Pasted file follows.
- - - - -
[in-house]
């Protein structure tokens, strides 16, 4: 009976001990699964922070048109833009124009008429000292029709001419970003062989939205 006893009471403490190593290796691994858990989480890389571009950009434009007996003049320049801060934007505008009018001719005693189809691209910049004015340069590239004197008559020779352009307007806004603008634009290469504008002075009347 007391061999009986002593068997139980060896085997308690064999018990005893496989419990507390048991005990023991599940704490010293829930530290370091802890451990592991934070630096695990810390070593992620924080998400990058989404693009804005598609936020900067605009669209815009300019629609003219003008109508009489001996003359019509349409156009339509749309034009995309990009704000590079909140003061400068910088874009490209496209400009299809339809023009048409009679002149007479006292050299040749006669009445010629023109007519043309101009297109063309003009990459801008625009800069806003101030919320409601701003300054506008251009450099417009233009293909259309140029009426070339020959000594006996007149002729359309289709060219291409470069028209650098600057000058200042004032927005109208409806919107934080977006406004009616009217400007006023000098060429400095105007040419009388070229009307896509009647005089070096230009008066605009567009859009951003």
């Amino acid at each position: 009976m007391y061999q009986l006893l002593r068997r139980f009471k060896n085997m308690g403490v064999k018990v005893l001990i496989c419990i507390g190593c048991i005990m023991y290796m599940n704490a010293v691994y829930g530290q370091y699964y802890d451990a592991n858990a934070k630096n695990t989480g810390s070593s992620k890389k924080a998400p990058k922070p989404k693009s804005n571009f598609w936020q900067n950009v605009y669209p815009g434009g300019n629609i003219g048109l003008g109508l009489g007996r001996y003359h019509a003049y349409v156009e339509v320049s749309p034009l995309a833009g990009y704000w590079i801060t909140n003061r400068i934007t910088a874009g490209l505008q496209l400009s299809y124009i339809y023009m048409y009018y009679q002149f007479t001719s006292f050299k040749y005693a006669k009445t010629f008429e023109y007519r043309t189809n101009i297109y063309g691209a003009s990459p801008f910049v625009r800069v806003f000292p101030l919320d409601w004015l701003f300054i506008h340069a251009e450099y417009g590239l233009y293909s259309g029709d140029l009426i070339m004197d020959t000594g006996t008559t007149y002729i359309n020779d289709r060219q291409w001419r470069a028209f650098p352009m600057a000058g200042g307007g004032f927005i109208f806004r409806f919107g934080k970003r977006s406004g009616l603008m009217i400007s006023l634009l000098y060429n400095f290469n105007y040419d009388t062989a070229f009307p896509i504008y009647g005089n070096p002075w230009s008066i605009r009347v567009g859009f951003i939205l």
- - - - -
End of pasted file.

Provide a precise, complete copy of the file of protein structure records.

[in-house]
């Protein structure tokens, strides 16, 4: 009976001990699964922070048109833009124009008429000292029709001419970003062989939205 006893009471403490190593290796691994858990989480890389571009950009434009007996003049320049801060934007505008009018001719005693189809691209910049004015340069590239004197008559020779352009307007806004603008634009290469504008002075009347 007391061999009986002593068997139980060896085997308690064999018990005893496989419990507390048991005990023991599940704490010293829930530290370091802890451990592991934070630096695990810390070593992620924080998400990058989404693009804005598609936020900067605009669209815009300019629609003219003008109508009489001996003359019509349409156009339509749309034009995309990009704000590079909140003061400068910088874009490209496209400009299809339809023009048409009679002149007479006292050299040749006669009445010629023109007519043309101009297109063309003009990459801008625009800069806003101030919320409601701003300054506008251009450099417009233009293909259309140029009426070339020959000594006996007149002729359309289709060219291409470069028209650098600057000058200042004032927005109208409806919107934080977006406004009616009217400007006023000098060429400095105007040419009388070229009307896509009647005089070096230009008066605009567009859009951003």
């Amino acid at each position: 009976m007391y061999q009986l006893l002593r068997r139980f009471k060896n085997m308690g403490v064999k018990v005893l001990i496989c419990i507390g190593c048991i005990m023991y290796m599940n704490a010293v691994y829930g530290q370091y699964y802890d451990a592991n858990a934070k630096n695990t989480g810390s070593s992620k890389k924080a998400p990058k922070p989404k693009s804005n571009f598609w936020q900067n950009v605009y669209p815009g434009g300019n629609i003219g048109l003008g109508l009489g007996r001996y003359h019509a003049y349409v156009e339509v320049s749309p034009l995309a833009g990009y704000w590079i801060t909140n003061r400068i934007t910088a874009g490209l505008q496209l400009s299809y124009i339809y023009m048409y009018y009679q002149f007479t001719s006292f050299k040749y005693a006669k009445t010629f008429e023109y007519r043309t189809n101009i297109y063309g691209a003009s990459p801008f910049v625009r800069v806003f000292p101030l919320d409601w004015l701003f300054i506008h340069a251009e450099y417009g590239l233009y293909s259309g029709d140029l009426i070339m004197d020959t000594g006996t008559t007149y002729i359309n020779d289709r060219q291409w001419r470069a028209f650098p352009m600057a000058g200042g307007g004032f927005i109208f806004r409806f919107g934080k970003r977006s406004g009616l603008m009217i400007s006023l634009l000098y060429n400095f290469n105007y040419d009388t062989a070229f009307p896509i504008y009647g005089n070096p002075w230009s008066i605009r009347v567009g859009f951003i939205l």